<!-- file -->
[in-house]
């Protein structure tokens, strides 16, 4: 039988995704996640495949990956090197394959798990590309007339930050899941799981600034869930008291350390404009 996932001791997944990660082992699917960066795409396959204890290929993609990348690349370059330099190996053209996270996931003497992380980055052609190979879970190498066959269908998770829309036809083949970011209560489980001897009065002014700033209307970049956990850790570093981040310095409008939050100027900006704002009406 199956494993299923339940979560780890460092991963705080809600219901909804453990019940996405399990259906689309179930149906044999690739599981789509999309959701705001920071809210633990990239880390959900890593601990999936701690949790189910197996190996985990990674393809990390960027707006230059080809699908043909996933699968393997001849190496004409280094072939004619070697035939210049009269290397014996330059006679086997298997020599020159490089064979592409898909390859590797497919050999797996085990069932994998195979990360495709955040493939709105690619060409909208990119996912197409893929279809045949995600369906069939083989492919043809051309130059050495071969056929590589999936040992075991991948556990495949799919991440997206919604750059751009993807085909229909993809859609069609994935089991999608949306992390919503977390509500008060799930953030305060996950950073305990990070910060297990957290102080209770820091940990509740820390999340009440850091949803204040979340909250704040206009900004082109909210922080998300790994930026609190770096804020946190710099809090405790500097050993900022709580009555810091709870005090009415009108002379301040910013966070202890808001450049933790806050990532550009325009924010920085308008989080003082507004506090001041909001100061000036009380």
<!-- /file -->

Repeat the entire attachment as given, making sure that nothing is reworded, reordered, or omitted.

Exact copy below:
[in-house]
């Protein structure tokens, strides 16, 4: 039988995704996640495949990956090197394959798990590309007339930050899941799981600034869930008291350390404009 996932001791997944990660082992699917960066795409396959204890290929993609990348690349370059330099190996053209996270996931003497992380980055052609190979879970190498066959269908998770829309036809083949970011209560489980001897009065002014700033209307970049956990850790570093981040310095409008939050100027900006704002009406 199956494993299923339940979560780890460092991963705080809600219901909804453990019940996405399990259906689309179930149906044999690739599981789509999309959701705001920071809210633990990239880390959900890593601990999936701690949790189910197996190996985990990674393809990390960027707006230059080809699908043909996933699968393997001849190496004409280094072939004619070697035939210049009269290397014996330059006679086997298997020599020159490089064979592409898909390859590797497919050999797996085990069932994998195979990360495709955040493939709105690619060409909208990119996912197409893929279809045949995600369906069939083989492919043809051309130059050495071969056929590589999936040992075991991948556990495949799919991440997206919604750059751009993807085909229909993809859609069609994935089991999608949306992390919503977390509500008060799930953030305060996950950073305990990070910060297990957290102080209770820091940990509740820390999340009440850091949803204040979340909250704040206009900004082109909210922080998300790994930026609190770096804020946190710099809090405790500097050993900022709580009555810091709870005090009415009108002379301040910013966070202890808001450049933790806050990532550009325009924010920085308008989080003082507004506090001041909001100061000036009380």